Subversive. Heretical. Blasphemous. Sacrilegious. Profane. Charming. A Perfect Mess: The Hidden Benefits of Disorder; How crammed closets, cluttered offices, and on-the-fly planning make the world a better place by Eric Abrahamson & David H. Freedman is a dense, irreverent, thought-provoking rallying cry against the modern march to perfectionism. It is charming.
The message? “Dude, chill.” Creativity thrives in chaos. Many people are stifled by keeping exact time, alphabetical files, flat views of bare table tops, linear thinking. Drawing from examples in restaurant staffing, Internet search engines, hospital management and too many other realms to detail, the authors delight in demonstrating that messes are often highly prized and extremely effective tools for sparking and supporting innovation. And guess what – our Universe doesn’t quite work to perfection either. Brownian motion – the movement of solid particles suspended in a liquid and bounced around by faster-moving molecules in the liquid – is random. Einstein’s analysis of Brownian motion led to confirmation that molecules and atoms exist.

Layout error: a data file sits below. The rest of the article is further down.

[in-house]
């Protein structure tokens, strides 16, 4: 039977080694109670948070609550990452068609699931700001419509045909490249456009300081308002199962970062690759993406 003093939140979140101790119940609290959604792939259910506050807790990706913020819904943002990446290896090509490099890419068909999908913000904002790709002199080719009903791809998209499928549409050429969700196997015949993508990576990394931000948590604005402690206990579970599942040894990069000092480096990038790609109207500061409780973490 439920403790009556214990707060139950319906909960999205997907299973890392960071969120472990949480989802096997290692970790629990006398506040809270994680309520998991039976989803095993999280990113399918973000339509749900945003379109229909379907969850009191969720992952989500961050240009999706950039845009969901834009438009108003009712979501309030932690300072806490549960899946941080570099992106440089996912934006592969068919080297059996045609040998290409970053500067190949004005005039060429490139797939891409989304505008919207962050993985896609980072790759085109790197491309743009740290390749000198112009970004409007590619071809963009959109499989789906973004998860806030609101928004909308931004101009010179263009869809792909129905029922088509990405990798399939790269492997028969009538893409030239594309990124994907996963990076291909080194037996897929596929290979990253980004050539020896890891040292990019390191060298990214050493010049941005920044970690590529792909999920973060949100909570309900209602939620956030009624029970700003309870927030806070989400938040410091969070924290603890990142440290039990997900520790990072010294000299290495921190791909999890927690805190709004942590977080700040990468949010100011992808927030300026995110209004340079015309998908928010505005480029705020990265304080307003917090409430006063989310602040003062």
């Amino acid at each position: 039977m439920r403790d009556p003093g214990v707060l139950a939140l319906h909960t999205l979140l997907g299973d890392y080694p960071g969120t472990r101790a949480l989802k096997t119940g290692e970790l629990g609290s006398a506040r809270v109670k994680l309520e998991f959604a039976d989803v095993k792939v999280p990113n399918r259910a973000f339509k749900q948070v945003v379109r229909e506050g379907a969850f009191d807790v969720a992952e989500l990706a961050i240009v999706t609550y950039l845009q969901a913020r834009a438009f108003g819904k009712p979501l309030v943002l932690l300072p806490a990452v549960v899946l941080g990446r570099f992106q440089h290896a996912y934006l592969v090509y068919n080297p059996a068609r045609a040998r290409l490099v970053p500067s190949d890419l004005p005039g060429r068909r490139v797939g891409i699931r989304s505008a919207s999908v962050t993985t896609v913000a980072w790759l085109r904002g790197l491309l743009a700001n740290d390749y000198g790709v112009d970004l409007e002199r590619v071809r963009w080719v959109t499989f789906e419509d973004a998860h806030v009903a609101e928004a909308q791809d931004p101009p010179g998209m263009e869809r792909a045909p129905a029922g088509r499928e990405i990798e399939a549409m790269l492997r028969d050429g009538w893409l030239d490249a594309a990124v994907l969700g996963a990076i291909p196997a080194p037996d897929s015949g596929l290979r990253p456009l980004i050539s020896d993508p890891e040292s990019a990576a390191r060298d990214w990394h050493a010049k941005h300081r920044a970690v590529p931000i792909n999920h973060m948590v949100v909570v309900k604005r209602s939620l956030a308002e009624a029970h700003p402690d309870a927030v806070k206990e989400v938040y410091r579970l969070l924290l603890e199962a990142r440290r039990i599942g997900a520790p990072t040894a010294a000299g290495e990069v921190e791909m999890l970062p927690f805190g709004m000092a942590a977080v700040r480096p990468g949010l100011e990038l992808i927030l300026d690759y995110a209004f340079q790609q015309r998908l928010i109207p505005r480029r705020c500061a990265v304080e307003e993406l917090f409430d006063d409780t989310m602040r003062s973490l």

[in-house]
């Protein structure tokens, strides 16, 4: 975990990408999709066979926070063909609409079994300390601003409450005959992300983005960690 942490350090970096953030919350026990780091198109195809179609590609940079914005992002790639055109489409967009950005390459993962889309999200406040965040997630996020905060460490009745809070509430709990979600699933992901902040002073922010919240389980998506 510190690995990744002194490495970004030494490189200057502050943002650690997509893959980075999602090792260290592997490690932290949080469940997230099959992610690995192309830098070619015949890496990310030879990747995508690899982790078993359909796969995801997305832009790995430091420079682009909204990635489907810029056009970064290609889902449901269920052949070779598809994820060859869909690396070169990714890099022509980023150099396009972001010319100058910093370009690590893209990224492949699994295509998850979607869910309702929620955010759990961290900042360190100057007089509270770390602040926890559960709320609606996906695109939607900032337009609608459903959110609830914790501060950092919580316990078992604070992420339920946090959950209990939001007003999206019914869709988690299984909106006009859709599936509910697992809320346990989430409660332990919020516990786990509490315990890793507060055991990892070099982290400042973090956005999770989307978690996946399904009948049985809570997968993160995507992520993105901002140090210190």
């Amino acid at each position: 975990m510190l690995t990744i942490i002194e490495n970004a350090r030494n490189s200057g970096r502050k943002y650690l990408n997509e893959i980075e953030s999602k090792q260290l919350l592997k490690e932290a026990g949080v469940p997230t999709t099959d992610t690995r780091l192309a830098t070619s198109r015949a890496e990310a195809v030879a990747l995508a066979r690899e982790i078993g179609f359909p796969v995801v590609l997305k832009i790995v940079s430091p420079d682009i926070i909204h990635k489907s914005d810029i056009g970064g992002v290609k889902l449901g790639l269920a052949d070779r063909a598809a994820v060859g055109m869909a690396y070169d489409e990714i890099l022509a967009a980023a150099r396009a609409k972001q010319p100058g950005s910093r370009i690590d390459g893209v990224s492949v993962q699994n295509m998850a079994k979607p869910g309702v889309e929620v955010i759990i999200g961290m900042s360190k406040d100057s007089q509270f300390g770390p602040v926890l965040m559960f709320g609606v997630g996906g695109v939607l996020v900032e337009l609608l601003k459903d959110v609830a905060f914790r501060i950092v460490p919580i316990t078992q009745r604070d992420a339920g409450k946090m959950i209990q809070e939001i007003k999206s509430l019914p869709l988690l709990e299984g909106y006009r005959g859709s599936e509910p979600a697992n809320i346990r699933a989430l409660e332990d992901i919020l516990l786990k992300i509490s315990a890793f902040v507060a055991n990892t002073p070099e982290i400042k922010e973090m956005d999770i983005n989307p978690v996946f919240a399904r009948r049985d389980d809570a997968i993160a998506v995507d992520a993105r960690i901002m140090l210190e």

Abrahamson and Freedman don’t insist control and orderliness are automatically unproductive – airplane cockpits, for example, are painstakingly designed to provide optimal control to pilots. They don’t absolve us from paying our bills on time, and they unhesitatingly acknowledge the obstacles and pain faced by people with ADD, hoarding disorder or other such challenges. But chill, dude.
Fittingly, I found this book in a Goodwill, in an only slightly-organized selection of “Home Improvement” books. And I hope the photos are inspiring.